a thought From Dana Smith on 8/1/2019 ...
If our full time employee work week is 35 hours and an employee takes 9 hours PTO and works 29 hours, should they be paid the extra 3 hours? Or should the 3 hours be added back to their PTO and only use 6 PTO hours?
reply from OTC - Hi Dana, typically what we see in this type of situation is only the 6 hours being used to cap-off the week and the remaining 3 hours would stay in their PTO bank. We hope this helps.
a thought From Pj on 6/20/2019 ...
I’m a part time worker but my company has me working as a full time worker. Aren’t I suppose to accrue some pto?
reply from OTC - Hi PJ, you probably should check with your local state laws and, but usually when an employee works overtime, he/she is entitled to overtime pay. Again, we recommend reaching out to your state's department of labor to clarify.
a thought From Tim McLeer on 3/10/2019 ...
I am a full time employee ---work 40 hours per week. Due to time worked over 5 years I am supposed to receive 3 weeks of vacation this year, 120 sick time hours and 40 hours personal time On my accrued PTO sheet it says 76 hours- 0 hours for vacation, 0 hours for sick time and 0 hours for personal time. Today is March 8-2019. This is the first year our company is using the PTO system. How can I receive 3 weeks of vacation , 120 for sick time and 40 hours for personal time using the PTO system. Something is fishy if you ask me.
reply from OTC - Hi Tim, We recommend that you bring this up with your HR department or Manager. If your company is using our services then please have them reach out to us to help properly set up the PTO settings. We hope this helps.
a thought From Greg on 11/19/2018 ...
I average 21 hours per week. The "company" , (do not know if I can name it here but no employee, say one, gets more than 29.5 hours per week for the "company" will have to pay benefits if an employee gets 30 or more per week), how do I calculate PTO?
reply from OTC - Hi Greg, so in most states PTO(paid time off) is simply a gift from the employee to the employee, although some states do mandate sit time off. PTO is generally not based on how many hours you work in a week, it really depends on the employer employee/agreement. So our stance on your questions would be to look to your agreement or contract with your employer, there you should find what you are looking for. If not, please reach back out to us, we would love to help more.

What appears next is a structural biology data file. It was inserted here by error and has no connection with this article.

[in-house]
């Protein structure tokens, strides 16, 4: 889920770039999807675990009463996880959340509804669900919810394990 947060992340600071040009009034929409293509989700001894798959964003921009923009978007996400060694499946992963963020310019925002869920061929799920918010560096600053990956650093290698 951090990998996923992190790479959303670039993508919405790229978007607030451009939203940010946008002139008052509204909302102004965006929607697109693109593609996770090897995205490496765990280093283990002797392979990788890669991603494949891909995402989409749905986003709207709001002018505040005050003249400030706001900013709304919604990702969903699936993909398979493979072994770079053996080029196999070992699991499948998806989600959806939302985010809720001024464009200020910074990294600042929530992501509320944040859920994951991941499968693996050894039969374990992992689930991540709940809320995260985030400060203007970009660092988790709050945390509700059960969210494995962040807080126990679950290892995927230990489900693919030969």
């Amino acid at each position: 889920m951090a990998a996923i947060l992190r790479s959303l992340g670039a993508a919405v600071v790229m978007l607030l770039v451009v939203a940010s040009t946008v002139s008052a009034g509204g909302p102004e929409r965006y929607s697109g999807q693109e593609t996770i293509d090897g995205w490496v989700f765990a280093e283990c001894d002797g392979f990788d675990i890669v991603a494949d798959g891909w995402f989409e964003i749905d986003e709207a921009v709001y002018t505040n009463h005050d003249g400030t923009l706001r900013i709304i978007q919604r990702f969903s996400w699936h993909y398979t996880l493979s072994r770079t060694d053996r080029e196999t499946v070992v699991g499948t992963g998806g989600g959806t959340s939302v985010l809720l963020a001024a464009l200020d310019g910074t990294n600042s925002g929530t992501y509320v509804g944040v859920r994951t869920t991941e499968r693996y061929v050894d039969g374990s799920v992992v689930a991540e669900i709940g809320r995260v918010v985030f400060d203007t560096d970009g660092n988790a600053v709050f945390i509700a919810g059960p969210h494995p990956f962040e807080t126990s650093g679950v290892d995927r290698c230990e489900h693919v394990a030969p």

a thought From Jo Robins on 9/27/2018 ...
Hello I am a full time(40 hours) employee here is a set schedule for the week. The start of the week is Saturday and the end of the week is Friday. I asked for the Friday off as PTO and now I am only scheduled for Sunday off. I would like to know if they can schedule me my day off as PTO? Can they do that? Sat 8 hrs Sun off Mon 8 hrs Tue 8 hrs Wed 8 hrs Thurs 8 hrs Fri PTO Can my manager schedule me my only two days off that week is the PTO and sun
reply from OTC - Hi Jo, Generally paid time off is requested by the employee for a certain number of hours and days. The employer then approves or denies the PTO. If approved the hours are added to time cards and you get paid. Is it possible your employer made a mistake on the day off you requested? We would suggest having a conversation with them to clear things up. Back to your question if they can do that, from what we can see there are no laws directly governing how an employer handles PTO, it generally falls back on the PTO policy. Employers are not required to give paid time off according to the FSLA. PTO is either a gift from your company or a negotiated piece during the hiring process.
a thought From Monica on 8/28/2018 ...
If I schedule to use 8 hrs of PTO therefore working 32 hours this week. However i work 3 hours more than my 32 hours for a total of 35 hours are those 3 hours paid as overtime? Or do i only use 5 hrs of PTO?
reply from OTC - Hi Monica, It depends on your Overtime rule. Generally PTO hours are not included in the overtime calculations, here is an article which may help explain - PTO And Overtime
a thought From Rosetta L Mebane on 6/15/2018 ...
is it legal for your employer to use your PTO time to adjust your time sheets if the employee didn't request to use their pto
reply from OTC - HI Rosetta, Unfortunately, we cannot answer this question. I would suggest contacting a lawyer.